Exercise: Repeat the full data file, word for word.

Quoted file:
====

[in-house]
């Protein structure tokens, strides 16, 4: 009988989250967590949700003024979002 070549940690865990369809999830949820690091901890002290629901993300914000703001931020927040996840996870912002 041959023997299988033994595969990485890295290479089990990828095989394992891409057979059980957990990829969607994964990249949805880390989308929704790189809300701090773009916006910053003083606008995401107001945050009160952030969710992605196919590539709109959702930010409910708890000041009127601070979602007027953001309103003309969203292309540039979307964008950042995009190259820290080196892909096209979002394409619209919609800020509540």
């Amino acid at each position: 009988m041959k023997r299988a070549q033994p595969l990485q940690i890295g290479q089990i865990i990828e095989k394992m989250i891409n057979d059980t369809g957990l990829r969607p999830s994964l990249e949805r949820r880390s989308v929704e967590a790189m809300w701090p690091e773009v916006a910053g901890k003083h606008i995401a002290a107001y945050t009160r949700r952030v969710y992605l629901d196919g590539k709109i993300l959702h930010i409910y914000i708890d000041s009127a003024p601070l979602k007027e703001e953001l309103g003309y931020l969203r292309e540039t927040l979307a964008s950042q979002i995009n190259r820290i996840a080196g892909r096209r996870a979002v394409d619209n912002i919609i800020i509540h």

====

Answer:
[in-house]
């Protein structure tokens, strides 16, 4: 009988989250967590949700003024979002 070549940690865990369809999830949820690091901890002290629901993300914000703001931020927040996840996870912002 041959023997299988033994595969990485890295290479089990990828095989394992891409057979059980957990990829969607994964990249949805880390989308929704790189809300701090773009916006910053003083606008995401107001945050009160952030969710992605196919590539709109959702930010409910708890000041009127601070979602007027953001309103003309969203292309540039979307964008950042995009190259820290080196892909096209979002394409619209919609800020509540």
């Amino acid at each position: 009988m041959k023997r299988a070549q033994p595969l990485q940690i890295g290479q089990i865990i990828e095989k394992m989250i891409n057979d059980t369809g957990l990829r969607p999830s994964l990249e949805r949820r880390s989308v929704e967590a790189m809300w701090p690091e773009v916006a910053g901890k003083h606008i995401a002290a107001y945050t009160r949700r952030v969710y992605l629901d196919g590539k709109i993300l959702h930010i409910y914000i708890d000041s009127a003024p601070l979602k007027e703001e953001l309103g003309y931020l969203r292309e540039t927040l979307a964008s950042q979002i995009n190259r820290i996840a080196g892909r096209r996870a979002v394409d619209n912002i919609i800020i509540h």